Image: Kyle Oldfield and family
Crosby MBA Alum 2010

Kyle Oldfield

There are also numerous Crosby MBA Alumni from my time there that have gone on to do amazing and brilliant work in different areas that I continue to follow and support, which is amazing to say I have that connection to through my graduate experience. 

Current Role/Title:

Senior Implementations Manager, Interwell Health

Interwell Health is a value based care (VBC) organization that is focused specifically on patients in various stages of kidney failure. The VBC proposition includes patient support through a multidisciplinary care model that utilizes clinicians, dieticians, social workers, transportation networks, and more, to ensure that patients are receiving the highest quality care while reducing health care system inefficiencies and costs. Our goals are to reduce patient hospitalizations, increase pre-dialysis vascular placements, provide support in end stage renal disease options such as dialysis and/or transplant. Interwell Health utilize insurance payor and physician data to proactively identify patients at highest risk for immediate hospitalization through predictive modeling, and to intervene through care coordination with the patient's physicians and/or direct contact methods.

My role within this process is to work directly with new clients (typically healthcare insurance organizations) to establish data connectivity, align on marketing to patients and providers to introduce the program, confirm care coordination setup between our clinical teams and the insurance payor's care management entities, and much more.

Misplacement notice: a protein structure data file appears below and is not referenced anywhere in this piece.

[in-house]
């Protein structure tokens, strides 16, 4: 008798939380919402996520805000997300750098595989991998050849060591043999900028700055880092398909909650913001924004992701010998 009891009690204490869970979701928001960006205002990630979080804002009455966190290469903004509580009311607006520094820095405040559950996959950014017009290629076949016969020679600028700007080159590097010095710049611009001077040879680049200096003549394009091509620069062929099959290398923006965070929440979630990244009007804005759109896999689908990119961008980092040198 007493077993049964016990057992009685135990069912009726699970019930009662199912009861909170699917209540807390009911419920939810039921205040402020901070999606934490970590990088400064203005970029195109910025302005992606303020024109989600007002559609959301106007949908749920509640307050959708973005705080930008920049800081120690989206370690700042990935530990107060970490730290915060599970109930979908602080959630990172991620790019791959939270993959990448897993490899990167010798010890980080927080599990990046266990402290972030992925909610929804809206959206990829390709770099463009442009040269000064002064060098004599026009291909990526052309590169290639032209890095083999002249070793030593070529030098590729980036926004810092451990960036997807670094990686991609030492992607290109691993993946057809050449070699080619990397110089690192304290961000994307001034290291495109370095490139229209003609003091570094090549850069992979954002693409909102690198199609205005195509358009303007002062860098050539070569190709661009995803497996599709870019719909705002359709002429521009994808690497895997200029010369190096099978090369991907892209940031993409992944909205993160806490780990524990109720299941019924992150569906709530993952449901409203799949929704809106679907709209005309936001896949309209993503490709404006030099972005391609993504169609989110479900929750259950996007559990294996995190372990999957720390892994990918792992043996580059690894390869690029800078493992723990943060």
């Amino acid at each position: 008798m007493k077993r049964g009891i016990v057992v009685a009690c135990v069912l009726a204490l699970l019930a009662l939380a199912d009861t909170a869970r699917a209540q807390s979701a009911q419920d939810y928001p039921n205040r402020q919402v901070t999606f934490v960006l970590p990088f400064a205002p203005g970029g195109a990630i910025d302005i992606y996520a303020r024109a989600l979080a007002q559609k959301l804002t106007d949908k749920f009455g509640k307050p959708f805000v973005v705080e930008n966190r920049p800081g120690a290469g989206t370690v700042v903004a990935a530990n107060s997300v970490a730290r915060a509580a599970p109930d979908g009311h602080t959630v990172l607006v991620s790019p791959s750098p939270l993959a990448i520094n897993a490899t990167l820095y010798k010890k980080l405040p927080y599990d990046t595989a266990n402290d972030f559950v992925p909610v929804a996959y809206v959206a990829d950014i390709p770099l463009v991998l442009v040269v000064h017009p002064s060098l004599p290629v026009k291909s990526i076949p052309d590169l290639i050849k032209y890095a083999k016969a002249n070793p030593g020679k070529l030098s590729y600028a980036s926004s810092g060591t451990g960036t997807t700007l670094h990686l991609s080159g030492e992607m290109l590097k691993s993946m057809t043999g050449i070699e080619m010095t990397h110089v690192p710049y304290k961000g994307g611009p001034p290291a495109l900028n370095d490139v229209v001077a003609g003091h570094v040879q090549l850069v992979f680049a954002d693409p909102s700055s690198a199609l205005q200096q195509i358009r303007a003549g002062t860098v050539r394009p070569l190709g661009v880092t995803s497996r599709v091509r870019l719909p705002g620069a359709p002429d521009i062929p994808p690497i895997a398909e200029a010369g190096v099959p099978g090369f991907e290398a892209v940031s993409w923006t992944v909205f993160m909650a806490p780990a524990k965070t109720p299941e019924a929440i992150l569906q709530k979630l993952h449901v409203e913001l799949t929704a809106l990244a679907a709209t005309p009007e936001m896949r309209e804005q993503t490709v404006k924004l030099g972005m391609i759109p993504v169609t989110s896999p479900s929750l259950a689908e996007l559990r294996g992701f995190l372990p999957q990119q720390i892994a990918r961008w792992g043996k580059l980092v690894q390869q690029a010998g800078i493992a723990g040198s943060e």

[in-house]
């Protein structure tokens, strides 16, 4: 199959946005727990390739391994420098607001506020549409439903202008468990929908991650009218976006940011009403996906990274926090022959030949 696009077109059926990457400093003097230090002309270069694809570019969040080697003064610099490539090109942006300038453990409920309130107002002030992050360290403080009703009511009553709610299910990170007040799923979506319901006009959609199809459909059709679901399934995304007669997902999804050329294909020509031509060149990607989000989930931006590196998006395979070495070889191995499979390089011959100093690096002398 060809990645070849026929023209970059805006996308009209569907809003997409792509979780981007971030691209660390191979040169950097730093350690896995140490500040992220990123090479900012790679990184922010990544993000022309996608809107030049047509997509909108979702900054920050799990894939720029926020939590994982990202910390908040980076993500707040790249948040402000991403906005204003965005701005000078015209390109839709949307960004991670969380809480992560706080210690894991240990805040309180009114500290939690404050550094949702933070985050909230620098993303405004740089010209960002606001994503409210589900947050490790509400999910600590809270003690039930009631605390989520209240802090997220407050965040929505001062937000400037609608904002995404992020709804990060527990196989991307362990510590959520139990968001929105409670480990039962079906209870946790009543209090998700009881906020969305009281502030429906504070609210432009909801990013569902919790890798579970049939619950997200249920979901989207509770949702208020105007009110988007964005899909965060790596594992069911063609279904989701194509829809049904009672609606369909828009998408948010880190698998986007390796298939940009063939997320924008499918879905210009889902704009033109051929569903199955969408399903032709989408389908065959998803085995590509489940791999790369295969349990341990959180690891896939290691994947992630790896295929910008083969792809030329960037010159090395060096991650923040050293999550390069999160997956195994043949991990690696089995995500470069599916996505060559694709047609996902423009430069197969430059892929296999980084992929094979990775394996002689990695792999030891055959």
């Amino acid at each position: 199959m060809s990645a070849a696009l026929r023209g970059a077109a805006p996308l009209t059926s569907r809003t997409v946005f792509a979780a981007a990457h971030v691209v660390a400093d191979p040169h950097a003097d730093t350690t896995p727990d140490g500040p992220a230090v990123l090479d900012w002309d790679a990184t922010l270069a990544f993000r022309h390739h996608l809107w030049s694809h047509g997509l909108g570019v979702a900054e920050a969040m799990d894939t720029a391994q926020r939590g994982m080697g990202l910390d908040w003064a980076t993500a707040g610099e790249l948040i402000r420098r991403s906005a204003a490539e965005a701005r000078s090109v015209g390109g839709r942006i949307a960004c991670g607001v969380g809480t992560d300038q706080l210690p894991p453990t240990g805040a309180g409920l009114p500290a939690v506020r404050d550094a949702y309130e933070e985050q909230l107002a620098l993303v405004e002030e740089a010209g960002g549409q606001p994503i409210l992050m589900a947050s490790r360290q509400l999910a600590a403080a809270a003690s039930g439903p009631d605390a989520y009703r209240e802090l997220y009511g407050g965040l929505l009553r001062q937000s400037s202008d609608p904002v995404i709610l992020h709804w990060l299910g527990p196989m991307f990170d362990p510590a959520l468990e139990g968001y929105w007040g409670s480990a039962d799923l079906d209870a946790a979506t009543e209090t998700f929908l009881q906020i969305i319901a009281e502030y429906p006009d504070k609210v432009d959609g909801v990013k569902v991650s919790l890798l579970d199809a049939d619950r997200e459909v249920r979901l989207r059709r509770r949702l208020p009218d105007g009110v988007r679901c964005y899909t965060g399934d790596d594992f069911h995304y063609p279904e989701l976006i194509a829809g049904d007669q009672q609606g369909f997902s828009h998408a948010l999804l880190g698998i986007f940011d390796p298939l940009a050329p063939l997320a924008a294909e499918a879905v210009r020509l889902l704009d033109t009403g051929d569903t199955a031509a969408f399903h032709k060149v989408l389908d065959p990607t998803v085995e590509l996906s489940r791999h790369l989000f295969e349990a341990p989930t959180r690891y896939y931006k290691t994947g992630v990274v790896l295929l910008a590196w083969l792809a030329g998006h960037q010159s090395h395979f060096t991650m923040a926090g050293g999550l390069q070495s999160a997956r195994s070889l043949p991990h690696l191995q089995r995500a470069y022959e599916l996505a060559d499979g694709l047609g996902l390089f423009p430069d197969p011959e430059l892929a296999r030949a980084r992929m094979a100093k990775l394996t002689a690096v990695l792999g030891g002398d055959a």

What is something fascinating happening in your industry right now?

Value based care is becoming more and more the norm within the healthcare world. VBC entails payment to healthcare entities based on necessity and quality of services being provided to patients, rather than the historical norm of the "fee for service" model. Fee for service has meant that there is a rate for any particular medical service - i.e. an ACL repair is $5,000 - however, with VBC models the payment would take into account whether or not the procedure performed was appropriate, and the success of the procedure. This could mean a provider in a VBC model contract may receive $0 or $10,000 depending on the evaluation of the care provided. This will offer a more broad definition of what a provider and insurer will provide within their scope of care - one thing specific to the work that I do is the need for transportation to dialysis treatments to avoid hospitalizations due to barriers seen in many communities. Insurance companies, including Medicaid carriers, are offering more robust transportation benefits to patients to ensure care is being met in the most basic sense.

How did you end up in your current position?

I had been working in the healthcare world in corporate roles when I found out I had kidney disease and would eventually need dialysis or a transplant to live. I was lucky enough to get a pre-emptive kidney transplant through a living donation from my cousin. Through that process I made the choice to seek out employment opportunities that would allow me to do more meaningful work, and I was fortunate to find my current employer at the time of my transplant (CVS Health) had launched a kidney care organization. While CVS Health is doing great things in this area, it was one product/service in a portfolio any many. I learned about Cricket Health (now Interwell Health) through kidney care industry research, which is solely focused on the improvement in care and slowing of kidney disease. As a startup company it has allowed me to utilize my personal kidney disease experience, and my prior project management and program design history with a kidney care organization, to support the growth within this healthcare niche.